• There is also a reverse goods flow, covering the return of defective product or the recycling activity.
  • Finally there are information flows that act as a trigger to the activity (the consumer order) and accompany the product to control and monitor the flow.

As product progresses down the supply chain it typically passes through a number of functional activities involved with buy, make, move and sell.  Often it will pass through functions, such as purchasing or manufacturing, more than once.

Further as it progresses a number of barriers are encountered:

  • Functional barriers as activity is moved from one function to the next
  • Company barriers as ownership transfers from one company to the next
  • International barriers as the scope of the activity reaches across national borders.

There is a need in most supply chains, particularly complex supply chains, to hold inventory, two of the main reasons for holding inventory is to cover for variations in demand e.g. demand is different to forecast or has been affected by seasonality and variations in supply e.g. seasonality or supplier not being able to supply. The need to hold inventory either as raw materials, work in progress or finished goods means we need warehouses.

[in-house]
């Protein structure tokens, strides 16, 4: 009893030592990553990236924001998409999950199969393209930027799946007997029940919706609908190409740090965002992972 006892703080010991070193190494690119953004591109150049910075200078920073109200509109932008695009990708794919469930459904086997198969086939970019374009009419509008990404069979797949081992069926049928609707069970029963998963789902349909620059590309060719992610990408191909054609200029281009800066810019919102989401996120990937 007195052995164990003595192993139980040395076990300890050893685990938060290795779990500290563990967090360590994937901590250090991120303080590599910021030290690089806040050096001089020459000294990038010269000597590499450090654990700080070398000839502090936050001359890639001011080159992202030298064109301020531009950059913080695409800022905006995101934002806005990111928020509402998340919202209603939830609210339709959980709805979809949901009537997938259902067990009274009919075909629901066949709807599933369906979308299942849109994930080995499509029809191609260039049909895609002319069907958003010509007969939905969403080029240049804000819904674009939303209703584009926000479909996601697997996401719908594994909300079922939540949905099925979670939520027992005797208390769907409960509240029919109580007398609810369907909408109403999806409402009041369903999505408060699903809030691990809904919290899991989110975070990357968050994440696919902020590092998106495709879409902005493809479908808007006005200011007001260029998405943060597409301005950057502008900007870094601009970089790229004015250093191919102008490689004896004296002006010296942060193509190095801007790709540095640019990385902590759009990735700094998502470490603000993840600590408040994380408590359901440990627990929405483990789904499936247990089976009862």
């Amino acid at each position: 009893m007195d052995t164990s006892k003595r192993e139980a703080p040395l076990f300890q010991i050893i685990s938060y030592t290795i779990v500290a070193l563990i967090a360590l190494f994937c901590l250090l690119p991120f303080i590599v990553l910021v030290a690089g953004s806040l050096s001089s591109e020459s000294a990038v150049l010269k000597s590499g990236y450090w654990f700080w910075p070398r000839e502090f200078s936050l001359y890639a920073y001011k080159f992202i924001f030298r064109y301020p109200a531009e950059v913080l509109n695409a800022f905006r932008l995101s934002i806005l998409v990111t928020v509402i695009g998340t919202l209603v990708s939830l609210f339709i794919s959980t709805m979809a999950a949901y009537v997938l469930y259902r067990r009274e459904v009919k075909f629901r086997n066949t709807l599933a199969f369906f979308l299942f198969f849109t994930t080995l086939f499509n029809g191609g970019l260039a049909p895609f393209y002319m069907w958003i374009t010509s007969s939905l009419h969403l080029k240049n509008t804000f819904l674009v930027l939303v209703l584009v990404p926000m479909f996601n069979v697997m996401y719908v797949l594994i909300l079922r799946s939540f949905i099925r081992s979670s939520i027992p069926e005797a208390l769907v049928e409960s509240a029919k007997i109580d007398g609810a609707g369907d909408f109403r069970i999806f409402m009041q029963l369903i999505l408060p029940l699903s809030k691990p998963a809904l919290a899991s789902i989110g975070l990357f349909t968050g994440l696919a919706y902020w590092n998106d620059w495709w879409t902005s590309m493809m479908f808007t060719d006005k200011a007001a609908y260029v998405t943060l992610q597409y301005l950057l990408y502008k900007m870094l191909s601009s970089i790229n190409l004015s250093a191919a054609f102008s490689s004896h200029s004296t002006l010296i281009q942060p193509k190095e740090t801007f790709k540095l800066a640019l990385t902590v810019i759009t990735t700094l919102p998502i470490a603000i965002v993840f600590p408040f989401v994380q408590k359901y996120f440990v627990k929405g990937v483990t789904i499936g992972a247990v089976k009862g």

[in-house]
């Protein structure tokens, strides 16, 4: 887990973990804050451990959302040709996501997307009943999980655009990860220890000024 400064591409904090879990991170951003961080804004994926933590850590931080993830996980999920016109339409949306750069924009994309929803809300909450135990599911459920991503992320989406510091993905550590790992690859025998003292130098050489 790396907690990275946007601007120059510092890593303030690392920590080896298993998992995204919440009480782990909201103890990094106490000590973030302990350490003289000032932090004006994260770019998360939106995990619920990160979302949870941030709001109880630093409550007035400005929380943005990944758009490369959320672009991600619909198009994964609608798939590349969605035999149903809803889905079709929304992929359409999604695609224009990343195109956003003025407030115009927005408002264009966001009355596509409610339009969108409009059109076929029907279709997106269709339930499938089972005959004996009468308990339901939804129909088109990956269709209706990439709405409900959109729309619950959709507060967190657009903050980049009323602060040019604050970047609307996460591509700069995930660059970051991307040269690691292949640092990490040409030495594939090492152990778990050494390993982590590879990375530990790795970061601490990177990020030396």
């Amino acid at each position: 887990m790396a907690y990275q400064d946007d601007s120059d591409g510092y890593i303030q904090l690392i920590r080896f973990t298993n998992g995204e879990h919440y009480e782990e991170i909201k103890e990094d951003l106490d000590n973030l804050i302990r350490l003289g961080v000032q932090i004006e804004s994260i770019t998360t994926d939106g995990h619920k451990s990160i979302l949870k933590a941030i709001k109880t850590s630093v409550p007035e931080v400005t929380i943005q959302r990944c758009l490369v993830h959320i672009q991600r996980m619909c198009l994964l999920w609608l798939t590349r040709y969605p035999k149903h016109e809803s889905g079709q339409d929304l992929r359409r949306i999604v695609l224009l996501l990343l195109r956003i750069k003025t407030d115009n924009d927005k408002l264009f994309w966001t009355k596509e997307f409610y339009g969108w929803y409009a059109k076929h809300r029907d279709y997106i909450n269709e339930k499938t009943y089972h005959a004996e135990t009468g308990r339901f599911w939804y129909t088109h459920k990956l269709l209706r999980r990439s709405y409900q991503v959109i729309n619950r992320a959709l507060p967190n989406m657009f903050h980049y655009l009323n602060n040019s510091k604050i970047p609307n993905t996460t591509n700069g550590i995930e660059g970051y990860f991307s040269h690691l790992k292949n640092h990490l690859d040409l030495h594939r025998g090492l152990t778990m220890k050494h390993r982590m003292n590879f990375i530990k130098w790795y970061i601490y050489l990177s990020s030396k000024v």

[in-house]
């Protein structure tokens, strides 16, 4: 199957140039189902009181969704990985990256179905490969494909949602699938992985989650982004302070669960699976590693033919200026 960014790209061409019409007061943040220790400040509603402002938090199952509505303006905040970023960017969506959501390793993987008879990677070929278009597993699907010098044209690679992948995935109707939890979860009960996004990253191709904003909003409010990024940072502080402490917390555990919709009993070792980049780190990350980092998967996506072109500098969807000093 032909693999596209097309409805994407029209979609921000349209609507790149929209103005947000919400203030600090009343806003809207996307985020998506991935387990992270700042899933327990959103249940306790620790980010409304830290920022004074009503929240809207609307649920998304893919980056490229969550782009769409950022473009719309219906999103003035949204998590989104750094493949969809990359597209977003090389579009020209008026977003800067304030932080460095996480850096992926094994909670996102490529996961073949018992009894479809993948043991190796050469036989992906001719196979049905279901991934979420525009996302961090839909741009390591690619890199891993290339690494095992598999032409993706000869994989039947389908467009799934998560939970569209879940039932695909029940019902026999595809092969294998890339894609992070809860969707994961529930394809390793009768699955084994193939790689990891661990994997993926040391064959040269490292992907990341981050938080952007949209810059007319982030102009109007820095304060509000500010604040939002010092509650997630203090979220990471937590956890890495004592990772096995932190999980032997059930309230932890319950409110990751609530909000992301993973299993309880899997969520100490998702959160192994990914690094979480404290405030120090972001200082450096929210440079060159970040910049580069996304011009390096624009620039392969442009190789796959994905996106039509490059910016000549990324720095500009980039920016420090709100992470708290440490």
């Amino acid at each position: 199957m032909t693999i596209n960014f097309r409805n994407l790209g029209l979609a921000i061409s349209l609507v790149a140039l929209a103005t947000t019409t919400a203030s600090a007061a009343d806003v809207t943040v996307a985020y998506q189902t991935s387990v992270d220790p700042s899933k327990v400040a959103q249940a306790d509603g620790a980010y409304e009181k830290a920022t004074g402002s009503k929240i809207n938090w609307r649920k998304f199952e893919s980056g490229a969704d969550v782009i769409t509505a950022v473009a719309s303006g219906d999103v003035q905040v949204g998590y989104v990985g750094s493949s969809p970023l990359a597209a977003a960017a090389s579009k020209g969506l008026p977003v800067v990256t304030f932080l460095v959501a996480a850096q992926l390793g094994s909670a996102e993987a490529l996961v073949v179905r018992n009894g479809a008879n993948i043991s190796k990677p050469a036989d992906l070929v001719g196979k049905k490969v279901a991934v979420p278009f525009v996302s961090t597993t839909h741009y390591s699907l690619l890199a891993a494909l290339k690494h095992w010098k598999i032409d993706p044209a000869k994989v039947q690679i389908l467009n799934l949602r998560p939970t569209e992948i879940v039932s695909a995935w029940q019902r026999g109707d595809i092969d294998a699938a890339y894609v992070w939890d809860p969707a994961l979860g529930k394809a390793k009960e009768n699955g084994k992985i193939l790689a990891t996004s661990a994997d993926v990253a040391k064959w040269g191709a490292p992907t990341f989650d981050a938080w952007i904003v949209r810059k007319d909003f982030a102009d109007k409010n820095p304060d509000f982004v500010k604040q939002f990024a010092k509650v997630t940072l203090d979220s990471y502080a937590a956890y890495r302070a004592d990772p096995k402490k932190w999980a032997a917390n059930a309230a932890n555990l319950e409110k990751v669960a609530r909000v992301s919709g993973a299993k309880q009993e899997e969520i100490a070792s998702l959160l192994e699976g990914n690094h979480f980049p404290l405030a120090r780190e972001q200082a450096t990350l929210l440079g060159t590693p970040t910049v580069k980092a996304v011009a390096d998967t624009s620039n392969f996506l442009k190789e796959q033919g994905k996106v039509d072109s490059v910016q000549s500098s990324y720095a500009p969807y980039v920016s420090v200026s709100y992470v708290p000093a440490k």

As the total supply chain often involves a number of Companies it may be necessary for inventory to be held at a number of points in the supply chain and for each Company to have Warehouse operations.

More Companies are now being required to manage the reverse flow of goods which again may require it to hold inventory of returned goods or returned packaging. This again requires a warehouse operation that can manage these returns back up the supply chain.


The Warehouse operation is mainly a cost adding activity rather than a value adding activity. If you are holding goods or materials and not doing anything to them or moving them nearer to your customer it can be said you are not adding value. The holding of materials/goods in a warehouse incurs the cost of running and maintaining the warehouse as well as the cost of the initial building and equipment.